Sergey Averiyanov - The expectations can’t be low when you have in your team guys like Ovechkin, Malkin, Datsyuk, Kovalchuk, Semin, Markov, Gonchar and three NHL-caliber goalies. Most of them are at their prime and know how to win big tournaments and how to beat Canada in Canada.
I think these guys can’t lose to anyone but themselves. And they will feel pressure second only to Canada because coming Olympics seems to be disastrous for Russia in terms of medals and everybody understands that the most prestigious gold of the Games may sweeten the bitter pill for the whole nation.
Patrick Houda - A medal is expected for sure, anything else will be deemed as a failure. Sweden is after all the defending champion and always a medal contender. Going into the tournament, as I said previously, Canada and Russia are the favourites. This suits Sweden perfectly as all the pressure will be on those two teams.
Valerian Lukacko - Expectations aren't high as we failed at few past world hockey championships but the roster wasn't far that good that it's now.
Boris Vanya - Expectations are not so great becauese of Slovakia national team poore results in the past two World Championship (13th in Canada 2008 and 10th in Switzerland 2009). We have some NHL rising stars (Hossa, Gaborik, Chara) and also another great names (Demitra, Palffy, Satan) and for some of them thats the last chance for big succes. So in Slovakia there is a motto: Farewell for one generation (very strong and famous generation - gold generation from 2002 WCH). One part of the fans hope, Slovaks could be the black horse of the tournament, another part are more skeptic and think, some Slovak stars are too old for this kind of tournament.
Brett Henning - I live in California and my local TV provider doesn't have VS. so I barely know hockey exists without going to a game or getting the SLAM hockey newsletter every morning. I don't know if it's the amateur aspect that NBC is promoting but I haven't seen one hockey player in the Olympic lead up commercials.
Joe Pelletier - Expectations are always of gold, but I sense a real nervousness in these Olympics. And it is all about the Russians.
What Is The Greatest Hockey Moment In Olympic History?
Risto Pakarinen - I was trying to come up with an alternative to the Miracle, but there just isn't one. An event that inspires a myriad books, movies, TV documentaries, and that gets referenced any time an underdog is about to beat a favorite in hockey surely is the sport's greatest moment.
Sergey Averyianov - From Russian point of view it is by all means the USSR hockey Olympic debut in Cortina d’Ampezzo in 1954. That is pure Russian (or Soviet if you like it best) Miracle: the ultimate rookies beat the renowned favorites. It changed the scenery of the game forever and even made Canada to introduce country’s first national hockey team institution.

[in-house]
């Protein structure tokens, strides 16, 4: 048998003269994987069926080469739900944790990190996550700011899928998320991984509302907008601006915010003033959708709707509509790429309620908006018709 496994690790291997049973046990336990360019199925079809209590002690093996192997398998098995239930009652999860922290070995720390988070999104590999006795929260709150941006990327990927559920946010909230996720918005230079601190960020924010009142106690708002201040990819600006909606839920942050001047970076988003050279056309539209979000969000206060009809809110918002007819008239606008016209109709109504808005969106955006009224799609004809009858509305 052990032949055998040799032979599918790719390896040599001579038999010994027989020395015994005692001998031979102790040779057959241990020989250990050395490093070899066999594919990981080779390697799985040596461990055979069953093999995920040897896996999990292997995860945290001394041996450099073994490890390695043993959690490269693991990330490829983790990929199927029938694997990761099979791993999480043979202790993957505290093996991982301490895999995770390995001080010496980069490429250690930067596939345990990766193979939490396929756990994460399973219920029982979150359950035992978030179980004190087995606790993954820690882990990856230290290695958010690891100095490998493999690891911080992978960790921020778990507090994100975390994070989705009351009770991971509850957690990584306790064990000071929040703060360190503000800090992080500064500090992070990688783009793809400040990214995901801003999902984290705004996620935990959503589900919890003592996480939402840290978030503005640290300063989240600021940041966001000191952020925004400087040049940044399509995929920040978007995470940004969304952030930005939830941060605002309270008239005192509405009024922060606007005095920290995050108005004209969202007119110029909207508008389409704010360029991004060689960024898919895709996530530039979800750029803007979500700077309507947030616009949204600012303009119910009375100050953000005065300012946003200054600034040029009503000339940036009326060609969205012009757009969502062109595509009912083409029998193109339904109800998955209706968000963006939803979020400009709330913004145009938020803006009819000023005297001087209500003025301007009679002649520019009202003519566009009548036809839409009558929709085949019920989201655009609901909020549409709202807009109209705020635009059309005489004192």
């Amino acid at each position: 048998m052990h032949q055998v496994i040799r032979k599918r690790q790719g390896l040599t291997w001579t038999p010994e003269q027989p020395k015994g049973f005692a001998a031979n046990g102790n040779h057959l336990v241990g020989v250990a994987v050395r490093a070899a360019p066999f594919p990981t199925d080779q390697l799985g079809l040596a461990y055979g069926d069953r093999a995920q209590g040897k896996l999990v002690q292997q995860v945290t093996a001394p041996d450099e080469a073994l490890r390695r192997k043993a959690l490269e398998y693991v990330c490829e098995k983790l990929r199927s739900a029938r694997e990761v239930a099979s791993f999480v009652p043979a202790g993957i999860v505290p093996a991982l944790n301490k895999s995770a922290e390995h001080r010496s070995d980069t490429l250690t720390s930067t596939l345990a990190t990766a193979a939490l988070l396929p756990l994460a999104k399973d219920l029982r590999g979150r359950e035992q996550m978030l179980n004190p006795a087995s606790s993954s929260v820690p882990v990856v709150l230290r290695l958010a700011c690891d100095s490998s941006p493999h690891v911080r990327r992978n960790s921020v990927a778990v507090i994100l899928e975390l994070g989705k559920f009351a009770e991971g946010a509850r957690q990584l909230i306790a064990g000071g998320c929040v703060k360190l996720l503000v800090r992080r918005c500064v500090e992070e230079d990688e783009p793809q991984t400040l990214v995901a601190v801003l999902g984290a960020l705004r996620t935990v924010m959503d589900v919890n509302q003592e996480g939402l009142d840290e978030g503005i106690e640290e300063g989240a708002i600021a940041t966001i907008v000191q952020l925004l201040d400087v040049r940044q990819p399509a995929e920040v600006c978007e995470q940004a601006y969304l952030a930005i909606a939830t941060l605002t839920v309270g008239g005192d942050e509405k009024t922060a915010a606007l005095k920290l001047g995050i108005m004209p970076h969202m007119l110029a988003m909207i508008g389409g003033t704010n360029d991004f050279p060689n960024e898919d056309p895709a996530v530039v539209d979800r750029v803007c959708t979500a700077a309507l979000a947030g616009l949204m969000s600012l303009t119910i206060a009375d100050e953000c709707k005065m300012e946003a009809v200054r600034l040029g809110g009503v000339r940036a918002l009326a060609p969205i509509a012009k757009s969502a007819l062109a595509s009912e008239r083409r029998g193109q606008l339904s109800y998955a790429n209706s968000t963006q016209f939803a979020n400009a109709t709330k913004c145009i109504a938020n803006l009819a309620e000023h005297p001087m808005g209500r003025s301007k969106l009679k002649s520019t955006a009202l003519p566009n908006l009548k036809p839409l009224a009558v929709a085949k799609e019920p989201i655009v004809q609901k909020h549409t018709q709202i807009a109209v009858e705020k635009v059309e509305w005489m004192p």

Patrick Houda - There are so many great moments over the years that it is difficult to only pick one. But the 1980 "Miracle on Ice" upset is hard to overlook. I remember watching the USA-CCCP game as an 11-year old, and I just couldn't believe it. Given the fact how dominant the Soviet team was in international games during this period, combined with the political tensions of the time, this was a monumental game. It had a long lasting effect on the entire US hockey program. It affected Soviet hockey too, as they changed a few things in their future preparations.
Some other memorable moments in recent Olympic hockey includes the Swedish shootout win in 1994, Haseks dominance in 1998 and Canada's "dream team" of 2002.
Long forgotten individual heroics should also get their due, like for example:
Harry Watson's utter brilliance in the 1924 Olympics, his 19 point outburst against Switzerland (13 goals) is of course still an Olympic record. He also had a 12 goal game against Czechoslovakia. 36 goals and 50 points in 5 games are also Olympic records.
Another performance to remember is the Scottish born netminder Jimmy Foster's
incredible play in the 1936 Olympics which helped Great Britain secure the gold medal. Fosters 98,7 save % was even way better than Haseks 96,1 save % in 1998, that alone gives us an indication of how well Foster played.
Valerian Lukacko - Miracle on Ice
Boris Vanya - Its not easy for me, however for me thats the Czech republic triumph in Nagano 1998 Olympic tournament.
Brett Henning - Hockey's greatest moment at the Olympics has to be the 1980 Olympic gold medal for the USA. If you look at my answer to the question above you will see that the American public as a whole really doesn't care too deeply about hockey in any respect. Yet you ask any American of a certain age and they can recite where they were for that famous call by Al Michaels, "Do you believe in Mircales?" It could be a case of the winner dictates the historical account but I think the 80 Soviet team was filled with many world class players. To beat them with a team of US college players in a highly charged political atmosphere is pretty unbelievable.
Joe Pelletier - The Miracle On Ice is undoubtedly the greatest moment. Peter Forsberg's shootout, Dominik Hasek's shootout leap, Canada in 2002 are all great moments, but the Miracle transcended hockey.